x Abu Dhabi, UAETuesday 25 July 2017

Sports that leave some people cold

In the history of the games the mainstream sports like downhill skiing and ice hockey have been accompanied by fringe sports like these five.

Jinli Lui, left, and Yan Zhou of the Chinese women's curling team at a practice session at the Vancouver 2010 Olympics.
Jinli Lui, left, and Yan Zhou of the Chinese women's curling team at a practice session at the Vancouver 2010 Olympics.

The winter Olympics in Vancouver brings together the world's best athletes. But in the history of the games the mainstream sports like downhill skiing and ice hockey have been accompanied by, well, fringe sports like these five.

Apologies to the ancient Scots who invented the sport but the sight of people with brooms frantically brushing the ice in front of a large granite orb reminds most people of a cleaner after too much coffee instead of an Olympic sport.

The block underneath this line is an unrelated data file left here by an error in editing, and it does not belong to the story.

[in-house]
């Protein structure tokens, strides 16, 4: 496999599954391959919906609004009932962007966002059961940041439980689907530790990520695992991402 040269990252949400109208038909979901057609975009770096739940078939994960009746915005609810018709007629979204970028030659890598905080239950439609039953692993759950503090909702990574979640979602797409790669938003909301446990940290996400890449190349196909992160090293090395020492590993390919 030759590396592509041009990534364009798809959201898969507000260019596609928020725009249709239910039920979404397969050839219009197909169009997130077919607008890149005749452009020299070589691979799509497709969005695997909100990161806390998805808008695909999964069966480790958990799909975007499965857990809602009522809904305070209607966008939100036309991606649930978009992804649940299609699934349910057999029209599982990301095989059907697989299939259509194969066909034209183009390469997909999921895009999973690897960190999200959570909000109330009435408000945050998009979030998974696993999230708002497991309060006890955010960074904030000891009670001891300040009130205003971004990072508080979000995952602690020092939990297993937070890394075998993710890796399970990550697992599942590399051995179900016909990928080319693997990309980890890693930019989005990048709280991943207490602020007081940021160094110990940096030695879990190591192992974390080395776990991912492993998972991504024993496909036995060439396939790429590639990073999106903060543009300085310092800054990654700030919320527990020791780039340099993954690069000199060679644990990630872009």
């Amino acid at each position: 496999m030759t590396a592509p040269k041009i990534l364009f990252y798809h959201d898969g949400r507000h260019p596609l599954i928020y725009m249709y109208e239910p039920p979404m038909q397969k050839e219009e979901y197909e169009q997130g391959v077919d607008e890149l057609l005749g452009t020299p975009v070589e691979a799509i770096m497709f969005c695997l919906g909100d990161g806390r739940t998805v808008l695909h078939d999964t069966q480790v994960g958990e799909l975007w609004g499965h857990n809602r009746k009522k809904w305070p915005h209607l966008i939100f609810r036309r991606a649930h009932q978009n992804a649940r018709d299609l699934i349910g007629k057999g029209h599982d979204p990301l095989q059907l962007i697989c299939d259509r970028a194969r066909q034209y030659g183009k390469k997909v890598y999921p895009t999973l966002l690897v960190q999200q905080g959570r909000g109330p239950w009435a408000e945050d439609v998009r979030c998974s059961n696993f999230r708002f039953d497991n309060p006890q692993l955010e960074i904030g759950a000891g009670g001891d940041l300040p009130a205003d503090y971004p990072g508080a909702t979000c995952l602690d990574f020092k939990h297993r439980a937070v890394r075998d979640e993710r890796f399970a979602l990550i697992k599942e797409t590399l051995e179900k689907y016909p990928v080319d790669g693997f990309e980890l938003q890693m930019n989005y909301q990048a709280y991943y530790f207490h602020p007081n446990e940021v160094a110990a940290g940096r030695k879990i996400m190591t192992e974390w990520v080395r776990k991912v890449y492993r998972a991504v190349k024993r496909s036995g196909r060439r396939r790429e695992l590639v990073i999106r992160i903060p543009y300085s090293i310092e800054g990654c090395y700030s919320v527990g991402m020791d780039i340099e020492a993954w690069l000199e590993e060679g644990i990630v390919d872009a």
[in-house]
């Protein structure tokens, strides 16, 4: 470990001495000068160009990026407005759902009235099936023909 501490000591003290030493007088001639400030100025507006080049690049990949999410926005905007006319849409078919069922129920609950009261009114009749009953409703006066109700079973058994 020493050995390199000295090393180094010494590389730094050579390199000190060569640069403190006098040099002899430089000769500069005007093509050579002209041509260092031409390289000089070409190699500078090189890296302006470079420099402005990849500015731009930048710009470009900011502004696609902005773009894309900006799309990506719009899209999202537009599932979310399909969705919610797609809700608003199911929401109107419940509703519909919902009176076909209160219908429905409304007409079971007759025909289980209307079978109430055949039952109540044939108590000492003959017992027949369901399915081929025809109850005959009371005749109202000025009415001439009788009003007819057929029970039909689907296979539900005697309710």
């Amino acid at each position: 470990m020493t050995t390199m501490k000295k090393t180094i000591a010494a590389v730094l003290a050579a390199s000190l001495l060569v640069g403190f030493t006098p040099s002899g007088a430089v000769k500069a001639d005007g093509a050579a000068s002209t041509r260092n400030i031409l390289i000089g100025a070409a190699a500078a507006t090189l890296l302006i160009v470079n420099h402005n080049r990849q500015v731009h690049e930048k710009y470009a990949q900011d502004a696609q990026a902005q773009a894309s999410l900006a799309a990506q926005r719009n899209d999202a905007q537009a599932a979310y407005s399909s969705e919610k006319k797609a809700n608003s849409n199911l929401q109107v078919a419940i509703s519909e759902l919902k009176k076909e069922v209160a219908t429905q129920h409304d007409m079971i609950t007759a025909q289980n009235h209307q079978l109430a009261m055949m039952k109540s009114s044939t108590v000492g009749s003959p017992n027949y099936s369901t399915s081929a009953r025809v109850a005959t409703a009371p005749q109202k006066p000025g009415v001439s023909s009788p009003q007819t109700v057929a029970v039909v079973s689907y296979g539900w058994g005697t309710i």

Bandy, described as ice hockey with a ball, was a demonstration sport at the 1952 Oslo games because of its popularity in the Nordic countries.

A sport that entails skiing behind dogs, skijöring, was a demonstration event in St Moritz in 1928 but was dropped after that. Wonder why-

Speed skiing - descending in a straight line as fast as possible - was demonstrated at the Albertville games in 1992. The current world record in the sport is more than 250kmh. An amazing feat, but not, perhaps too exciting to watch.

Acro-ski, a form of ballet on skis, was the winter equivalent of the absurd sport of synchronised swimming and is a subset of freestyle skiing. It was demonstrated in 1988 in Calgary, appeared again in Albertville but then, thankfully, declined in popularity and was dropped.